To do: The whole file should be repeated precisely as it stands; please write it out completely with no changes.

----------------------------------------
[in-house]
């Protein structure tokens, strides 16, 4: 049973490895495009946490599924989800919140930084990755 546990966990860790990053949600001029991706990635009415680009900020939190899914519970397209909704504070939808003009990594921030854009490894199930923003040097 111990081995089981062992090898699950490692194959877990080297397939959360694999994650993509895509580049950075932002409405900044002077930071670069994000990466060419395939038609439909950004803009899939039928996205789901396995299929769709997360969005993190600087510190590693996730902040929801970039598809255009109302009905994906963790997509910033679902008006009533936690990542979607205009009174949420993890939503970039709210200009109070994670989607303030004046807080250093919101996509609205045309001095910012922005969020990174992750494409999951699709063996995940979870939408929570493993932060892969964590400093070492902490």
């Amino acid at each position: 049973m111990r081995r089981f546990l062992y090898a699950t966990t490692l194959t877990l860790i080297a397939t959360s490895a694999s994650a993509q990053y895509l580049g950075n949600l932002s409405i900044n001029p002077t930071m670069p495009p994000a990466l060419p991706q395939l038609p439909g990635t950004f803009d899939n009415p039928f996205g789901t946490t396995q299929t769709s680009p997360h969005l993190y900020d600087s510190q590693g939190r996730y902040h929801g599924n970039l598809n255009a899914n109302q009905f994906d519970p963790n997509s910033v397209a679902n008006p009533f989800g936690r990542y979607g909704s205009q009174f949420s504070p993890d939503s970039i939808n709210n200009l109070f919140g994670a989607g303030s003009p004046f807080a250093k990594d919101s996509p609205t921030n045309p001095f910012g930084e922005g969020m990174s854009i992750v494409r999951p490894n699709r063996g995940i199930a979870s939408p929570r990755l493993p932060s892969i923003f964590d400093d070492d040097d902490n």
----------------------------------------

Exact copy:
[in-house]
């Protein structure tokens, strides 16, 4: 049973490895495009946490599924989800919140930084990755 546990966990860790990053949600001029991706990635009415680009900020939190899914519970397209909704504070939808003009990594921030854009490894199930923003040097 111990081995089981062992090898699950490692194959877990080297397939959360694999994650993509895509580049950075932002409405900044002077930071670069994000990466060419395939038609439909950004803009899939039928996205789901396995299929769709997360969005993190600087510190590693996730902040929801970039598809255009109302009905994906963790997509910033679902008006009533936690990542979607205009009174949420993890939503970039709210200009109070994670989607303030004046807080250093919101996509609205045309001095910012922005969020990174992750494409999951699709063996995940979870939408929570493993932060892969964590400093070492902490």
């Amino acid at each position: 049973m111990r081995r089981f546990l062992y090898a699950t966990t490692l194959t877990l860790i080297a397939t959360s490895a694999s994650a993509q990053y895509l580049g950075n949600l932002s409405i900044n001029p002077t930071m670069p495009p994000a990466l060419p991706q395939l038609p439909g990635t950004f803009d899939n009415p039928f996205g789901t946490t396995q299929t769709s680009p997360h969005l993190y900020d600087s510190q590693g939190r996730y902040h929801g599924n970039l598809n255009a899914n109302q009905f994906d519970p963790n997509s910033v397209a679902n008006p009533f989800g936690r990542y979607g909704s205009q009174f949420s504070p993890d939503s970039i939808n709210n200009l109070f919140g994670a989607g303030s003009p004046f807080a250093k990594d919101s996509p609205t921030n045309p001095f910012g930084e922005g969020m990174s854009i992750v494409r999951p490894n699709r063996g995940i199930a979870s939408p929570r990755l493993p932060s892969i923003f964590d400093d070492d040097d902490n």